There’s a phrase that often gets thrown around Silicon Valley, entrepreneur meet-ups, and nowadays many online publications: Product Market Fit. Hardcore techies abbreviate it to PMF.
The essence of Product Market Fit describes a moment in time when a company’s offerings suits the demands of the end user. In other words, the 'Product Fits the Market.’ There may not be a decisive moment when this happens, as markets are ever-changing. The needs of customers naturally change over time as the world changes and as other offerings appear or disappear. The ‘job to be done’ of a product may not remain constant.
In fact, defining a market itself may not be easy! Everyone seems to have different opinions about what constitutes a market. If you take LearningLeaders for example, we may have our offerings exist in multiple markets at once: the Public Speaking and Debate Courses market, the Competition Preparation market, the after-school activities market, the enrichment education market, and so forth.
Our markets are critical for us to learn about because, as Andy Rachleff, founder of Benchmark Capital, states, “The #1 company-killer is a lack of market.” Luckily for us, we seem to have established a certain position within a market that makes sense for our offerings! The questions then remain:
Have we achieved Product Market Fit? What do we do as the market shifts around us?
While I don’t believe there is a clear cut line between ‘Before Product Market Fit’ and ‘After Product Market Fit,’ I think we are sufficiently on the right track. Demand continues to grow through word of mouth marketing. Our experiences increasingly delight and inspire our customers (I argue best measured by our retention rates - around 80%) We cannot rely solely on a few numbers to bear out the data, though. Looking at other factors, including steady top-line revenue growth each year for the last 4 years, meaningful usage (as indicated by increasing numbers of students attending competition trips), and our current Net Promoter Score, 78.
A question I received more than once was: Didn’t LearningLeaders start with the product of Public Speaking and Debate first? So how is the market the most important? I think there is great debate to be had on both sides, not to mention the founding team and eventual complete team. Luck and timing also have huge parts in success or failure of companies. Though fundamentally I do agree with others when they say that the market might be the most important variable. I feel like explaining this bit out a little bit more with examples is necessary to fully be able to introduce how companies and LearningLeaders in particular may change over time due to the shifting nature of the market.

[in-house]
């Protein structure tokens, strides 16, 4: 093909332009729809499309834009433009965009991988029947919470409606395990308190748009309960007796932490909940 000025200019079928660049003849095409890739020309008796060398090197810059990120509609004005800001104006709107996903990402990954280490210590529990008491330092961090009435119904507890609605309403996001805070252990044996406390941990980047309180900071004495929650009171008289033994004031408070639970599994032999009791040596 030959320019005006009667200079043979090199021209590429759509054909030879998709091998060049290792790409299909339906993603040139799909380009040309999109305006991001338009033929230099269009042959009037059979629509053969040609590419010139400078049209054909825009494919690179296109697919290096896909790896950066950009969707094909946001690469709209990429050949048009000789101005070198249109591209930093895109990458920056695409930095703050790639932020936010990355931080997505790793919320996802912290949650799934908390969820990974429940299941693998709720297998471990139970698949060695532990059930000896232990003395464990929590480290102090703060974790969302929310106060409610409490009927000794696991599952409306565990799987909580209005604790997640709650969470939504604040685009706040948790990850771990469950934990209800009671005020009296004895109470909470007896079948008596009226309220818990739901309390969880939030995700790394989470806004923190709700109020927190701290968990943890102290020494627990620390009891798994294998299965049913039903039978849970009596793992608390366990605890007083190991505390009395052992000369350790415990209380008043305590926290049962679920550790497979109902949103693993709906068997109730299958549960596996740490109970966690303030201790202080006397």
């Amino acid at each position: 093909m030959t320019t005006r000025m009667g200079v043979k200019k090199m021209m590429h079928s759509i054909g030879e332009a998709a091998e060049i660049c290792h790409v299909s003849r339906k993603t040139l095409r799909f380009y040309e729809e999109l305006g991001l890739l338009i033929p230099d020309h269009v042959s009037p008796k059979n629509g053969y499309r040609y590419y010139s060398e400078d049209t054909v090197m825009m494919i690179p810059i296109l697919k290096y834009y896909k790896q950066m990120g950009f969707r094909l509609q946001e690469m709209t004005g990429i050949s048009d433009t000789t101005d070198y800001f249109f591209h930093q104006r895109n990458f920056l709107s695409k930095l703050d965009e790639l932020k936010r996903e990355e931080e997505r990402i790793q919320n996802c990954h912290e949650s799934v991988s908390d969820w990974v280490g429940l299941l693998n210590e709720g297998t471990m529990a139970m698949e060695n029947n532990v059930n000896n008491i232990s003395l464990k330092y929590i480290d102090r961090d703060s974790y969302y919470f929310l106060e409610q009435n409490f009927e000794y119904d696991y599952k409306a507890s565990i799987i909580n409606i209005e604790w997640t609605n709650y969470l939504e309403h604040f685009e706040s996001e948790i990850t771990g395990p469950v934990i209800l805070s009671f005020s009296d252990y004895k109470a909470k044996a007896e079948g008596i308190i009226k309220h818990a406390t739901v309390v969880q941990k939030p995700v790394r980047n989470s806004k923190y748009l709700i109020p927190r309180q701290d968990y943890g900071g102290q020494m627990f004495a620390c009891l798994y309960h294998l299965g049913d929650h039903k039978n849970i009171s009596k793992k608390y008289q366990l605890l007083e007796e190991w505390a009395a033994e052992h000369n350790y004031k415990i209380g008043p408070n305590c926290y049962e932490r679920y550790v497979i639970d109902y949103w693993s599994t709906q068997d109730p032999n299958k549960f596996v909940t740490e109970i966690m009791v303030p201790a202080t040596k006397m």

In my mind it’s valuable to understand what you fundamentally do and don’t have control over. Ultimately, you can change the product pretty easily (though it’s inconvenient to do so). You can edit the product and evolve the product to meet the needs of the market. You can also change the people on a team pretty easily (though it might be gut-wrenching to do so). You can also train people or add people who have skills your team is missing. But it is SUPER hard to change the market! Some of the best companies in the world are the exception that make the rule (Apple, De Beers, etc. who essentially invented or grew entirely new markets).
If a perfect team with a perfect idea meets a lousy market, they’re going to walk away having not made much of a difference. Perfect execution in a terrible market still doesn’t end well. If you are selling foie gras-flavoured dog food to poodles on the Upper East Side of Manhattan and your execution is on fire, you still don’t have great upside - the market is so small. If an inexperienced team with a solid idea meets a growing and accepting market, they have much more room to make mistakes and learn on the way. The market cuts you some slack. I’d argue this was LearningLeaders in the early days, though now fortunately we’ve bolstered the team considerably with amazing people to help the journey continue onwards!
Of course, the market itself doesn’t sit still - it’s like a river that’s constantly flowing with time. Jump in at any one point and you’ll find the changes soon apparent, although from the outside it just appears like the same old river. As the saying goes, “The same man never crosses the same river twice - for the river is not the same river and the man is not the same man.”